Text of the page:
Developer: Team17 Publisher: Team17 Platform: PC (Steam), PSN, XBLA Release Date: October 10, 2012 ESRB: E10+ Chances are that if you“re reading this review, you“ve played at least one other Worms game before. The series is incredibly popular and has been ever since the first one launched back in 1995. Multiplayer has always played a big component in the series and new releases practically come out on a yearly basis. As the game is so fun by default, there usually isn“t too much added to the formula. Worms Revolution has attempted to bring a few new additions, but do they constitute a “revolution”? First off, let“s discuss the basics of the game. As the name should make clear, Worms Revolution is focused around worms. These aren“t typical earthworms, though, but warriors waging battle against each other. Players control their worms in a 2.5D world by arming them with various weaponry and goodies, such as bazookas, ropes, and air strikes. The sheer insanity of ways to arm worms is the main hilarious hallmark of the series. Battles proceed in a turn-based way to give each worm a chance to leave their mark during their timed turn. In this version of the game, little has changed in regards to the world, but there are still some things worth mentioning. For one, there are new objects in the landscape which can be used to your advantage (or used against you). These are things like water bottles and lighters dotted across various landscapes. Hitting a lighter can cause an explosive reaction, and other objects can be flung around to squash worms. Though these objects might add to strategy, at the start they aren“t placed in ways to make them incredibly useful. Often, you may find yourself simply getting your own worms blocked or blown up by an object. One larger addition to the world is water usable during battle, as well as odd water physics. Sometimes there will be water contained in sections suspended near worms. By breaking off some of the surrounding land you can of course get some water to rain down on the enemy. When worms stay submerged between turns it causes them trouble and, as you might expect, they will drown if in it for too long. As great as the addition could be, it has a fumbled execution. For some reason, the water doesn“t really flow like you would expect it to. No matter how steep the incline, water will pool up like gel and simply stop sliding down sometimes. It is highly unpredictable and therefore not worth relying on water heavily. The biggest and best change in Worms Revolution is the addition of new worms. There are four kinds of worms and they include Soldier, Scout, Scientist and Heavy. Along with having their own strategic uses, they also have distinct design to make telling what worms are out a simple process. As you might expect, the Heavy is a sponge for damage with a huge HP bar and stronger, though they take a hit in the speed department. Scouts aren“t as strong, but they make up for it with quick speed and agility. Scientists are the weakest of the bunch but offer up stronger weapons and will even help recuperate some health for the team. Finally, Soldiers are the basic type of worm that has been featured in previous versions. With the addition of new types of worms, the game allows you to customize teams of the various worm types. If you wish, you can have a team full of basic soldier worms. However, it“s often to your advantage to give other team types a shot to see which works best for you. Having the ability to specialize in certain play-types is a nice, if not revolutionary, addition. With teams, you are also able to dress the worms up with hats, facial hair, and other goodies. Even the voices of worms can be changed to sound classic, robotic, or other ways. When it comes right down to it, the main fun of Worms has always been multiplayer. However this game isn“t content to fail on offering single player stuff. There is both a main mission mode as well as puzzle mode. Although these modes don“t have an incredible amount of levels, when each match takes 5-30 minutes, you can expect to have a good deal of time spent playing them. Beyond that, they are at least fairly substantial with about 50 levels overall between the modes. If you want more then you can always design your own levels with the included level editor. In the main mode, you are tasked with battles against enemies while the puzzle mode is focused on figuring out solutions to problems. That“s not to say that these modes are perfect. One strange feature of the game is when the computer-controlled enemies take their turn. It“s doubtful that it takes the computer more than a second to formulate a move to go against yours. However, instead of immediately positioning a worm, attacking, and ending a turn, they instead take a great deal of time “thinking”. Perhaps this was done to emulate a human partner, but chances are, if you“re playing in this mode you don't want to deal with waiting. This might seem like a silly complaint at first, but it really makes no sense and the period of waiting is very oddly long at times. Then, the game tends to either lob off a weapon at you with perfect accuracy or miss completely, instead of being somewhere in between. Many players probably won“t notice though as all their time will be spent in multiplayer. As far as this goes, it works just like fans would expect it to. Beyond the addition of new worm types, environmental effects, and water, it“s your standard experience. As with single player, the matches may last a long time but it“s always fun to match wits against an opponent. Modes that are expected of Worms multiplayer are all present, such as Deathmatch and Fort, and also include a handful of match options to tweak things just right. You may play either locally or online and fight against up to four teams. When it comes down to it, Worms Revolution is a fine Worms game that adds a few things without destroying what players love. However, is it a necessary upgrade? It all depends on how much of a fan you are. If you“ve gone and had a blast with multiple previous versions, then go ahead! All that has been loved before is still here. For those who are completely new to the Worms world this is also a nice purchase, thanks to the addition of classes and handful of single player modes to get people started. No matter what, Worms Revolution is still a lot of fun and will no doubt gain a massive multiplayer audience soon. Pros: + Adds new features without breaking the formula of what works + New classes add new strategies to try out + Good deal of single player modes for the price Cons: - Water physics work in unexpected ways, making it an unreliable weapon - Enemy AI in single player is too good (or bad) and takes slow turns Overall Score: 8 (Out of 10) Great Despite some daring additions, fans of Worms will be relieved to know that Worms Revolution still remains an entertaining game.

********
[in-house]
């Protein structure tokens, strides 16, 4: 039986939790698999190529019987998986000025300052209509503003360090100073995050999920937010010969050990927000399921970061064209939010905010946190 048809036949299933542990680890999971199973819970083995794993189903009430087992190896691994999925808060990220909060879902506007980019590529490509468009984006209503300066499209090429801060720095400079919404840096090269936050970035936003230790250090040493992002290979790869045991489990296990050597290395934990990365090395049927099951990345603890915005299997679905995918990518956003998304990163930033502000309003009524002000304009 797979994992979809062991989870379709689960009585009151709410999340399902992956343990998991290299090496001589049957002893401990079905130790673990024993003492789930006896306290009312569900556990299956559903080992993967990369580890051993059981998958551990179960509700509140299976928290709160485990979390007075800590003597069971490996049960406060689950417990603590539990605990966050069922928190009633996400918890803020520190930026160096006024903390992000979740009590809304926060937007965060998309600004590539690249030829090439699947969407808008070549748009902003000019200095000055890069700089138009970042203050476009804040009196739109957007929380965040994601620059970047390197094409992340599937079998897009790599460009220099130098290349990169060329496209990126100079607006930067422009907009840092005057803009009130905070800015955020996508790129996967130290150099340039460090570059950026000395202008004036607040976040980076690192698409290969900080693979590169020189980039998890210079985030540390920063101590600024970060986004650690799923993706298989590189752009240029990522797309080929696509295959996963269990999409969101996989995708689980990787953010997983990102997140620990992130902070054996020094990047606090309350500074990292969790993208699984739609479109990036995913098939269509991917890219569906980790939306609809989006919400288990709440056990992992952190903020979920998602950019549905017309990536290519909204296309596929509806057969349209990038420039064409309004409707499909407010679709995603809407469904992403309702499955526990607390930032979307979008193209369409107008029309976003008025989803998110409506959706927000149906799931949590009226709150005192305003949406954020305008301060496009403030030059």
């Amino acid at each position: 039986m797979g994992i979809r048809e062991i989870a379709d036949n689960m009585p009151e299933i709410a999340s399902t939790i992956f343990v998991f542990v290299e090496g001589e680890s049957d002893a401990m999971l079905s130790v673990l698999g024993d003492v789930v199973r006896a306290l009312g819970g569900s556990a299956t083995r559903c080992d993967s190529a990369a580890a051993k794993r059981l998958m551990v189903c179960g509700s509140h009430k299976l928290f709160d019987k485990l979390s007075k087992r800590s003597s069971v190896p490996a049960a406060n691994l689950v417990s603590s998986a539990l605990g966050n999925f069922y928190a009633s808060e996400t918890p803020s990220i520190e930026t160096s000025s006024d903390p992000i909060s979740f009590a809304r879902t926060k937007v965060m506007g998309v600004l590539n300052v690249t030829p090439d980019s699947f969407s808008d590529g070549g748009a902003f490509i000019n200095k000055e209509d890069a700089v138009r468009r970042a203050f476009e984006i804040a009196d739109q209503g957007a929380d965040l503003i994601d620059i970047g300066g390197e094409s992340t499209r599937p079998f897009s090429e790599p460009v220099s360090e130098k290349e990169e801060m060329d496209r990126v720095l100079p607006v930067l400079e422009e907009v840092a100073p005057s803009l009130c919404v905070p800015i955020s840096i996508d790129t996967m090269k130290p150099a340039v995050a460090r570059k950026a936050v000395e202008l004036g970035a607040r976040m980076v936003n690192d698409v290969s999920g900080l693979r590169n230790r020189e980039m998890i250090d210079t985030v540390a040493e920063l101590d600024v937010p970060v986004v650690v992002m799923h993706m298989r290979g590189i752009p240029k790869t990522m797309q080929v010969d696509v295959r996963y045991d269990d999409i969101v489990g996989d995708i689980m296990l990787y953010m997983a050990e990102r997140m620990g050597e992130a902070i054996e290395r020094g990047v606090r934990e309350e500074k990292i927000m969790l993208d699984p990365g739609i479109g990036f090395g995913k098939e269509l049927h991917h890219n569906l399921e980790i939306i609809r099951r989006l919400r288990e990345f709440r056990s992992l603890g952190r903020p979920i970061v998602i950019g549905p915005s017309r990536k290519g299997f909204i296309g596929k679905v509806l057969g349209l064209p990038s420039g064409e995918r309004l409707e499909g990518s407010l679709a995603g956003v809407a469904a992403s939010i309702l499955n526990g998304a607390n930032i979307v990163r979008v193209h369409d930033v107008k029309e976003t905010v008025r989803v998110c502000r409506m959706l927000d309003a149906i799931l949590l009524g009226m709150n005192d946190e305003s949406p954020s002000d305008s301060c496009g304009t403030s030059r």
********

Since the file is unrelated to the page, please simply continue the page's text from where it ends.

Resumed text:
7. Marcus Estrada

    Worms Revolution Screenshot 3

    From the album: Review Images

  8. Marcus Estrada

    Worms Revolution Screenshot 2

    From the album: Review Images

  9. Marcus Estrada

    Worms Revolution Screenshot 1

    From the album: Review Images